Every year, volunteers at the Desert Botanical Garden add to the glow of this favorite holiday event with more luminarias (brown paper bags filled with sand and a lighted candle) and more musical acts. The foliage is barely visible as you wander the brick paths through the garden, guided by the light of hundreds of luminarias, but there's more to look at than just cactus. Along the pathway you'll happen upon bell ringers, opera singers and people playing all manner of stringed instruments. Top it off with a cool, starry night and a cup of warm apple cider and a cookie, and this is our favorite way to begin the holiday season in the desert. This year, it'll be held December 6 and 7; tickets are on sale now. Be forewarned: Others like it, too. Tickets sell out early.
Postino Wine Cafe
We love Postino for the $5 glass of Merlot at lunch and the comfy couches at happy hour, but we never expected to find inspiration at a trendy wine bar -- let alone in the ladies' room. But there we sat, in a beautiful rest room big enough for a table of six, admiring the candles and the deeply hued artwork, when we happened to notice a word -- just about our height at the time, if you get our delicate drift -- stenciled on the door: CREATE. Indeed we did, and headed back to the Merlot with a chuckle.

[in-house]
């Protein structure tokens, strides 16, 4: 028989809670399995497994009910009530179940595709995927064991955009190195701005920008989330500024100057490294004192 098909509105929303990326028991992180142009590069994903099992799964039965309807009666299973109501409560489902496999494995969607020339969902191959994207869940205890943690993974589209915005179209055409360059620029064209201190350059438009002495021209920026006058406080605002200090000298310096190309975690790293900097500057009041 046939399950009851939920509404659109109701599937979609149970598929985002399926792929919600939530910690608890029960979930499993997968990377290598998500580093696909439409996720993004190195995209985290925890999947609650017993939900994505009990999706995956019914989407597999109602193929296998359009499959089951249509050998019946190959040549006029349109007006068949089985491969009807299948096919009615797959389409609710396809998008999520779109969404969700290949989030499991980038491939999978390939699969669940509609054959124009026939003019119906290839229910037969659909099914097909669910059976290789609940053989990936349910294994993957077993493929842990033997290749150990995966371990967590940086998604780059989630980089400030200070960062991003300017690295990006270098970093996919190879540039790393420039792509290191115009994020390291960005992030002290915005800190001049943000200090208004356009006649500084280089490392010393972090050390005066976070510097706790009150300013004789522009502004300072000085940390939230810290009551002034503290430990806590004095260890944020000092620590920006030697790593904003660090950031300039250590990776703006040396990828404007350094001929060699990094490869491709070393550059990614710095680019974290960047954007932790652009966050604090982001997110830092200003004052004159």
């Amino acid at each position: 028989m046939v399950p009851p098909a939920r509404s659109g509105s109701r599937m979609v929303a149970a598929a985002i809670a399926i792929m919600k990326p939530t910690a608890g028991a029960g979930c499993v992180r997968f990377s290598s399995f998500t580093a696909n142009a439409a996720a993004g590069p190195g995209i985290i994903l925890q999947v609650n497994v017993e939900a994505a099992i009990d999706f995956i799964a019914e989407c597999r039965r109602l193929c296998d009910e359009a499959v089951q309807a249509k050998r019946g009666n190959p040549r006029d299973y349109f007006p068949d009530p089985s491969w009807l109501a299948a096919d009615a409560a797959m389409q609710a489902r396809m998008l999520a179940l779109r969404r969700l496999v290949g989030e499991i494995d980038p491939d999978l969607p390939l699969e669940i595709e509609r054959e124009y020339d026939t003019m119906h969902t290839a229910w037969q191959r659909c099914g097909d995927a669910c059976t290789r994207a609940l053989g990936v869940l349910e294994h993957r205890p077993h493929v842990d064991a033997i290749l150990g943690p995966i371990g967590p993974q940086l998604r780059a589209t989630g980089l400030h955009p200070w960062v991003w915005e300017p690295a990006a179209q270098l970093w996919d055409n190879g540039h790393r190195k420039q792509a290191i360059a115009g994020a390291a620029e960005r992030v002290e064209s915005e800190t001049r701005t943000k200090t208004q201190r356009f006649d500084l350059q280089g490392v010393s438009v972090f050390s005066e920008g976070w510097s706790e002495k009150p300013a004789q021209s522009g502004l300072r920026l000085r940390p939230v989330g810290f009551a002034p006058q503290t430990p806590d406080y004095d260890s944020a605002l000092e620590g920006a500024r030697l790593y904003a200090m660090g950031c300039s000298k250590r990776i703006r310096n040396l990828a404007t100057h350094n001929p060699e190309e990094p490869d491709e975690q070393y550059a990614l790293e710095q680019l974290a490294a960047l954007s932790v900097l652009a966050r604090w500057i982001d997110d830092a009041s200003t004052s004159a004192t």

A month later, over another lunch, we sat again, and this time noticed a new message: BE UNIQUE. That may be a bit tougher, Postino, but we'll give it a shot. And we can't wait to see what the next message will be.

Best Place To See a Peacock West of Central Avenue

Wildlife World Zoo

Wildlife World Zoo
Heading west from Phoenix, there's not much between Luke Air Force Base and the state line. But we were delighted to find a funky oasis full of creatures you'd never expect to see in these parts. The Wildlife World Zoo has the requisite lions and tigers and giraffes (we didn't see any bears), but we were surprised to see a penguin house. On a mid-May visit, the tuxedoed crew looked sweaty -- even in their air-conditioned suite -- but the peacocks (labeled "peafowl") roaming the grounds looked quite content. One got up close and fanned its feathers wide -- stunning even the grouchiest of zoogoers.